Britain urged to probe currency rate rigging
Bloomberg in London
Britain should investigate the manipulation of currency rates, European Union officials said, after Bloomberg reported that traders have been rigging foreign exchange benchmarks for more than a decade.
Sharon Bowles, chairwoman of the European Parliament's economic and monetary affairs committee and a member of Britain's Liberal Democrats, said: "They need to get to the bottom of it. It's time we managed to restore the reputation of our banks."
Britain's Financial Conduct Authority, created in April to oversee markets and prosecute financial crime, is looking into potential manipulation in the US$4.7 trillion-a-day foreign exchange market, a person briefed on the matter said.
Bloomberg reported on Wednesday that traders at some of the world's biggest banks rigged the benchmark WM/Reuters rates, citing five dealers, past and present, who would not be named.
Tensions between Britain and its EU partners about oversight of the financial industry have intensified after three banks were fined US$2.5 billion for rigging the benchmark London interbank offered rate, or Libor. The European Commission is considering whether to move oversight of Libor away from Britain to a Paris-based watchdog.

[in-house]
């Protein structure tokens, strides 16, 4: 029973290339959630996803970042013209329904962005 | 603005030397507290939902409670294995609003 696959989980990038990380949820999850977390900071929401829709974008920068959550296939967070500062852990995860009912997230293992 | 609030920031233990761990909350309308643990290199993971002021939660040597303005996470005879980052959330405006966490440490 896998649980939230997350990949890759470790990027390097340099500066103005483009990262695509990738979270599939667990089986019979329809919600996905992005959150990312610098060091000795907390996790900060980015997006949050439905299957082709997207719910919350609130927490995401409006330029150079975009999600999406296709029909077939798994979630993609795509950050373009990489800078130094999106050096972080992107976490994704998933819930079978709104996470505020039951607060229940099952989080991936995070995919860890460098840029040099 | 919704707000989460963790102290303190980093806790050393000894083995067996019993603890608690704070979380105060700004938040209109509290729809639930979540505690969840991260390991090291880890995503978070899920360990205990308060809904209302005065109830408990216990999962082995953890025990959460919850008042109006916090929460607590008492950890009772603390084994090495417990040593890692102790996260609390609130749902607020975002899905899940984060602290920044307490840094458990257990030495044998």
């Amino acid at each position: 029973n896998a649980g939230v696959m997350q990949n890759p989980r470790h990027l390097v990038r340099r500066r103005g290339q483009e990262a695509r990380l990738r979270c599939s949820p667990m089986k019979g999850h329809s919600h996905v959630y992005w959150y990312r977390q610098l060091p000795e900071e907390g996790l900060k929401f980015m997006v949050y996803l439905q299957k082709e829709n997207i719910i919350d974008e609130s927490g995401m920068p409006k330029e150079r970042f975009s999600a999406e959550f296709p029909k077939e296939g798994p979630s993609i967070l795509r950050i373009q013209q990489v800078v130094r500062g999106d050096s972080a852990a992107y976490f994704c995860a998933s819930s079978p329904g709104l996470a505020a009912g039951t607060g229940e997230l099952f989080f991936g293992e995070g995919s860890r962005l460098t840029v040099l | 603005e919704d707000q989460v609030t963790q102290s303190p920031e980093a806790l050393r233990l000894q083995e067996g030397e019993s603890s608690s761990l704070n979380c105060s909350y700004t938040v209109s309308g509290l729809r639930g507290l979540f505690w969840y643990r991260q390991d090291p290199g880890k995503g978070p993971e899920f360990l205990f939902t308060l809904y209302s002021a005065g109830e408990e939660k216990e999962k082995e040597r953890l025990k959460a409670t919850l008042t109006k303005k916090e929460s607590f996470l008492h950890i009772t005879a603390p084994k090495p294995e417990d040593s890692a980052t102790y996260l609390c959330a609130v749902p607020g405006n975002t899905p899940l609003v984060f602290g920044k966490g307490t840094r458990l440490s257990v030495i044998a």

EU regulators will be making a proposal this summer on the "framework for benchmarks" such as the WM/Reuters rates and Libor, said Chantal Hughes, a spokeswoman for Michel Barnier, the EU's financial services chief.
Last year the EU proposed making manipulation of financial benchmarks a crime.
Hughes said the WM/Reuters rate manipulation, "following on from the other recent allegations and investigations into the manipulation of oil, biofuel, gas as well as interest rate benchmarks, once again highlights the need for a broad-based regulatory regime. Benchmarks share similar vulnerabilities."
The Office of the Comptroller of the Currency, which regulates US national banks, supervises foreign currency trading within the firms, takes the allegations "very seriously", it said.
The agency was "working with other regulators, domestically and internationally, to look into these concerns", it said.